Yoga is a centuries old practice that continually attracts new people. But what gives it such remarkable staying power? A new study found that while most people pick up the practice for exercise or stress relief, many people say they keep it up for the spirituality.
In recent years, scientists have taken a closer look at yoga and how it might improve people’s health. In the report, published in the June issue of the Journal of Health Psychology, researchers looked at the motivations behind the practice. “Clinical trials are good science for showing yoga is helpful, but most people don’t come to yoga through a trial,” says study author Crystal L. Park of the University of Connecticut. “They are curious and go to a studio or a gym.”
Park and her colleagues surveyed 516 people who practiced yoga; some were certified yoga teachers and others were yoga students. Everyone in the study had taken at least five yoga classes within the last three months. The men and women were asked why they started yoga, and whether their reasons for practicing had changed over time.
The most common reasons people gave for why they started yoga was for exercise and stress. But over 62% of students and 85% of certified teachers said their reason for practicing changed as they continued, and most of these people said spirituality became their primary reason for keeping it up.
“We know that yoga started as a spiritual tradition, and people say the West has commercialized it,” says Park. “But clearly it is still holding that spiritual piece for a lot of people.”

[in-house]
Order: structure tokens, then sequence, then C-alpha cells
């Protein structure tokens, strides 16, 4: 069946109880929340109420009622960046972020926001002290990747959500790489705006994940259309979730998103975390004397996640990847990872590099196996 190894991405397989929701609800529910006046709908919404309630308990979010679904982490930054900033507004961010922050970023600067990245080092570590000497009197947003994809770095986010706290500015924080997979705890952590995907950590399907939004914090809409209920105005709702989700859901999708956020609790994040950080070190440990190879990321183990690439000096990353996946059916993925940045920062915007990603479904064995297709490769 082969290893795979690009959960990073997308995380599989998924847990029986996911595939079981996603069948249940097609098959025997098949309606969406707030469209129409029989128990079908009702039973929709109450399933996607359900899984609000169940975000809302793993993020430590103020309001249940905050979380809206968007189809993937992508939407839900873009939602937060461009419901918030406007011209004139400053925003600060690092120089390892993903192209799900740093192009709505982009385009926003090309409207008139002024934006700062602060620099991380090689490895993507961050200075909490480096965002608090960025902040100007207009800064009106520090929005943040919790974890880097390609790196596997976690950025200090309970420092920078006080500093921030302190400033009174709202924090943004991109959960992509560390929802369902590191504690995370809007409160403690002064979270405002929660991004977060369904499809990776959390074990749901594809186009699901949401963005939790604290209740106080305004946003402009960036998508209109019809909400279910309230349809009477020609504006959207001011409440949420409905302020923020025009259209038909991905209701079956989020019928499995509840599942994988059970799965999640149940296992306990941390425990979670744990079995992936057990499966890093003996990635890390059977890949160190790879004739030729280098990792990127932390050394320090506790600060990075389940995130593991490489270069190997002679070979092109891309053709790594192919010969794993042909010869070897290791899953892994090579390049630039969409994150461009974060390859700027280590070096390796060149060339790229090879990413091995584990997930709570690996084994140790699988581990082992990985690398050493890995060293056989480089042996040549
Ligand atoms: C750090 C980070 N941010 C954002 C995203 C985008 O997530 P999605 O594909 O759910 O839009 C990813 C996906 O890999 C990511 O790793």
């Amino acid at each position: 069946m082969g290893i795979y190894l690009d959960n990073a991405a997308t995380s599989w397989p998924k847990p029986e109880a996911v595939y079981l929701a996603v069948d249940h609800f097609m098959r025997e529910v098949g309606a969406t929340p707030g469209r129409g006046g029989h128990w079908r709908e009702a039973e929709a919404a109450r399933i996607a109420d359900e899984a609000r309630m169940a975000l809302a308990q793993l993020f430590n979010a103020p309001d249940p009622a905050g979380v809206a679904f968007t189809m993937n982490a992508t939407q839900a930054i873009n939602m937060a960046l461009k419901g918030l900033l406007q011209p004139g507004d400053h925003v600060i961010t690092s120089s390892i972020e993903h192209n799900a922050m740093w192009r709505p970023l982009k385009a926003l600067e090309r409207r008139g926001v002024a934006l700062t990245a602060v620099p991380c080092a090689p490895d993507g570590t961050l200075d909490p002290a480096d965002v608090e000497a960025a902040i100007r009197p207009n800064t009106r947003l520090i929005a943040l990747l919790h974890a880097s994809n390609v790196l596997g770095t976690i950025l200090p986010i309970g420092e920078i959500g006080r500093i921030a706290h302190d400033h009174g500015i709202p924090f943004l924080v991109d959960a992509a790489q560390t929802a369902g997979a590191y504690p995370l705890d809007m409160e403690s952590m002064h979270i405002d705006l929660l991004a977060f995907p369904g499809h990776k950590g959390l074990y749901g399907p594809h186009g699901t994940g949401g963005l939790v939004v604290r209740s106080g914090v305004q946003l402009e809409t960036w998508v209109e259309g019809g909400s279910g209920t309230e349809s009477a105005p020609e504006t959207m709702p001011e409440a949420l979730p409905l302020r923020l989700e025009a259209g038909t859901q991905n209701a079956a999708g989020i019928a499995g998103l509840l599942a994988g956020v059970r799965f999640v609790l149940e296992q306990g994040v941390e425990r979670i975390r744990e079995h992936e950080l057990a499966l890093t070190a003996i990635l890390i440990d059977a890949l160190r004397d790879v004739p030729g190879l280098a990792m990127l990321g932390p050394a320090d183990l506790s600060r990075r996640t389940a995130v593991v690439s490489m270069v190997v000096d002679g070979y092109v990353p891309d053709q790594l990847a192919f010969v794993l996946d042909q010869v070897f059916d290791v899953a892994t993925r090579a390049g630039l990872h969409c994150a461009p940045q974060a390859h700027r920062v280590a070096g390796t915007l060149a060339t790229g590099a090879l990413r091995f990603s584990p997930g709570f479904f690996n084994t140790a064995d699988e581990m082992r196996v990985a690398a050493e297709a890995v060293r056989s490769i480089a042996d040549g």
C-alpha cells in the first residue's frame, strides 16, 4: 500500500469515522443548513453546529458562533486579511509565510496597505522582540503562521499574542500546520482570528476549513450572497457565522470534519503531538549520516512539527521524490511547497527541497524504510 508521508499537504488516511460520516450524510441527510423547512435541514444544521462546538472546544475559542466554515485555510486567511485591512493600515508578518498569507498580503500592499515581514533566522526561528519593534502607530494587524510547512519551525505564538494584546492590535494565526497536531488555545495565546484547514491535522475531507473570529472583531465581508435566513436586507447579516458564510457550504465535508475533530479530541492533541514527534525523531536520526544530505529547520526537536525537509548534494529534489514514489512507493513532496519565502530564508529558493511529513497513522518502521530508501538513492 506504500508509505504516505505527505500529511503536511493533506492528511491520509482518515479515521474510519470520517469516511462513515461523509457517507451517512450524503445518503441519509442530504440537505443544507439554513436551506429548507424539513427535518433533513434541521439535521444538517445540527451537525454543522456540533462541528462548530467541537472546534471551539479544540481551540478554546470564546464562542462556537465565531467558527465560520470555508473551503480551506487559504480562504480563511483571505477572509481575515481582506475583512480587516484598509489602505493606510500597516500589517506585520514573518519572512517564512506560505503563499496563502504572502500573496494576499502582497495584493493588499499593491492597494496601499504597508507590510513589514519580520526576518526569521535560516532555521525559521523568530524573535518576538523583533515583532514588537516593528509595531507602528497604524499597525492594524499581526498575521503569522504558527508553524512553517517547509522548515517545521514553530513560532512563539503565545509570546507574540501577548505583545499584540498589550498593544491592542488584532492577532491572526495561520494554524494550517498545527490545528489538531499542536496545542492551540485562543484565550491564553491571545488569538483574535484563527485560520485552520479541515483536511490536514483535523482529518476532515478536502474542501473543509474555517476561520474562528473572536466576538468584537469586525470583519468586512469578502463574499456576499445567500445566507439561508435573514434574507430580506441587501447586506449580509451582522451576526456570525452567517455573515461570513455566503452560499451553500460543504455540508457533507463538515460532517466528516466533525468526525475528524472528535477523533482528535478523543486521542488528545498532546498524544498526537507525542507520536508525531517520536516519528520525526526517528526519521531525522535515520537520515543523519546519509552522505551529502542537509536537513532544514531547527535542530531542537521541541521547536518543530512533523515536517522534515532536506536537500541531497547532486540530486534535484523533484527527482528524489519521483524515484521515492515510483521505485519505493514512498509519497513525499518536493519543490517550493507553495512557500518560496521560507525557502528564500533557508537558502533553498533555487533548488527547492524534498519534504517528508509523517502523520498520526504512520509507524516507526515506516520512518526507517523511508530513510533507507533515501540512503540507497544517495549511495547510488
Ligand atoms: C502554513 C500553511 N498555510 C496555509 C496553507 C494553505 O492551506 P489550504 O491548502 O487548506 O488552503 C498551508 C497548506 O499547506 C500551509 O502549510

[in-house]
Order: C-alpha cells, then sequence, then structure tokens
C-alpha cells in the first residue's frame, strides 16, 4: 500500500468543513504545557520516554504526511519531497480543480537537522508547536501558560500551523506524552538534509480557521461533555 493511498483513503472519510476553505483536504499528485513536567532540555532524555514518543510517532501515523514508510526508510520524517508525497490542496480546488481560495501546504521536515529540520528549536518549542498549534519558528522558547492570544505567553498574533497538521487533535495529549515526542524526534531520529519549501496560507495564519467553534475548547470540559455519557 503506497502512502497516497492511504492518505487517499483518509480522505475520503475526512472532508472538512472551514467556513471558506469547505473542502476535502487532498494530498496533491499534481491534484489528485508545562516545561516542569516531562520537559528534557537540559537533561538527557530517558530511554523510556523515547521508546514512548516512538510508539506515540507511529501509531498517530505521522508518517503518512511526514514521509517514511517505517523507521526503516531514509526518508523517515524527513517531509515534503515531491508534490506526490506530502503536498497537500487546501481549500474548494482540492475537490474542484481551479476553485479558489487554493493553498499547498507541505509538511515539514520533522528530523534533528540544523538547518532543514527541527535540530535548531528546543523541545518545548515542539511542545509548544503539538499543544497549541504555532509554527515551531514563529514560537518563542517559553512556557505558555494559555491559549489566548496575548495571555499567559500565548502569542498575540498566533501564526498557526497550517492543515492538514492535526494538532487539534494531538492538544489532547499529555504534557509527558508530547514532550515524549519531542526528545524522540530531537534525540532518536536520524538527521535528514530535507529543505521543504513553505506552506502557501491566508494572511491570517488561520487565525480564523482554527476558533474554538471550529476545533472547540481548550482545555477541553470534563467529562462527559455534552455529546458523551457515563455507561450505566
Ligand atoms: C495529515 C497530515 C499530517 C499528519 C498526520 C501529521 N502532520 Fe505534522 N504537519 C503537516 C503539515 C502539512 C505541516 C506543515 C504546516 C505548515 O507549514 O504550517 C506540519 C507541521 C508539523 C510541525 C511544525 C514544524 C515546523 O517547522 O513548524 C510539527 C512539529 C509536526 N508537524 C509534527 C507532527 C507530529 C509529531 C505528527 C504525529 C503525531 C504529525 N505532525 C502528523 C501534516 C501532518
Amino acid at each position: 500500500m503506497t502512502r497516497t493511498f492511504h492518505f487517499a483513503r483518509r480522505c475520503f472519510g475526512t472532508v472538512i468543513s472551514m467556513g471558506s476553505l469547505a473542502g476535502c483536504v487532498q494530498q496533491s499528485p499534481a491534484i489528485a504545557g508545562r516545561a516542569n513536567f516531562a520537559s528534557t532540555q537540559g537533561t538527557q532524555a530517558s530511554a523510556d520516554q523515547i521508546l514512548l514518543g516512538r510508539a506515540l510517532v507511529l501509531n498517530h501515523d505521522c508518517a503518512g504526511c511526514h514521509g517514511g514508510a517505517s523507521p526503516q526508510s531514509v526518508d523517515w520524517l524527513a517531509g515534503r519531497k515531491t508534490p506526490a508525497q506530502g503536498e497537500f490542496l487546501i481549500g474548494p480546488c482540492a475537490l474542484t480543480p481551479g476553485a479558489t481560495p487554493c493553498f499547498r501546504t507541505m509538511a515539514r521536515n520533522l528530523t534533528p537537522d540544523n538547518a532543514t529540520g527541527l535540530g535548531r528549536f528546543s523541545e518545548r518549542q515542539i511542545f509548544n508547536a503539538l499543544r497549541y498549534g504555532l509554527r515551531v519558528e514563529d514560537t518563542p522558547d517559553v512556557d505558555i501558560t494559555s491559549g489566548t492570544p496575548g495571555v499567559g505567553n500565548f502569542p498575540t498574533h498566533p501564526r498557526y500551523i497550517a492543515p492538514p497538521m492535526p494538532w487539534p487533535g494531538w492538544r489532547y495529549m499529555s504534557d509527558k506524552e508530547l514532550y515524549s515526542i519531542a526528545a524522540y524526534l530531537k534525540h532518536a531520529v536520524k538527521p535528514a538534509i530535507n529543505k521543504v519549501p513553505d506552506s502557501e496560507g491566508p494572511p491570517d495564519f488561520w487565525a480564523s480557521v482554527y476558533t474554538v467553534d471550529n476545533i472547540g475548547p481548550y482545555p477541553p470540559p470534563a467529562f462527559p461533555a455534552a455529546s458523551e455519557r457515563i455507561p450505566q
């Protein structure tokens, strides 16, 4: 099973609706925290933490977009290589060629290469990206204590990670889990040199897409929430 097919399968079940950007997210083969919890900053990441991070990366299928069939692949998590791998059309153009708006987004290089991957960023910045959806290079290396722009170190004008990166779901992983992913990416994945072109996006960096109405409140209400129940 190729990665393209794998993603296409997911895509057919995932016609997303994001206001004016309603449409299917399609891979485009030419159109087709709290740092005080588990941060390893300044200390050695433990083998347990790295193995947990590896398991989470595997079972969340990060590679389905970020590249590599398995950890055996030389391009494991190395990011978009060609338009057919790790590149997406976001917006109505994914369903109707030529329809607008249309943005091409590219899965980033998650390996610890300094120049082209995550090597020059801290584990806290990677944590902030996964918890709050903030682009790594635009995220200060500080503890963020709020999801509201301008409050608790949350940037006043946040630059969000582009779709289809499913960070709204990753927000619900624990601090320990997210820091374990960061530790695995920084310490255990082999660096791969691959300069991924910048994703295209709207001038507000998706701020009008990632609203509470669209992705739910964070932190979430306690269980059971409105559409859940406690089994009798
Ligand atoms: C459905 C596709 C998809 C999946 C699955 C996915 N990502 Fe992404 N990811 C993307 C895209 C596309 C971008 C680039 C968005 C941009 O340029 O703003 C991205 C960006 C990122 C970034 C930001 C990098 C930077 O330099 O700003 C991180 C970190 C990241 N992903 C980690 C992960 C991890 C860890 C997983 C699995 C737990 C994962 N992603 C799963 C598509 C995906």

She adds, “I think because it is such a mind-body practice people find themselves being more relaxed and more mindful, and they start going back for those things.”
People in the study reported an average of four reasons for starting yoga, which the study authors argue suggests that, from the beginning, people view yoga as “a practice with the potential to affect many dimensions of their lives,” they write. Some people said they started yoga for issues like depression and anxiety or flexibility.
The researchers acknowledge that their study didn’t look at people who quit yoga, so the findings may not be applicable to everyone—just those people who tended to stick with the practice for months or longer. And because in many practices people are asked to set an intention at the beginning of the class, the researchers say that people who practice with an intention may be more aware of their reasons for practicing yoga—and therefore more likely to report a shift in their motivations over time.
Still, the study authors argue that the people may come to yoga for the physical aspects and stay for psychological benefits.
“It’s clearly something people deeply resonate with,” says Park.
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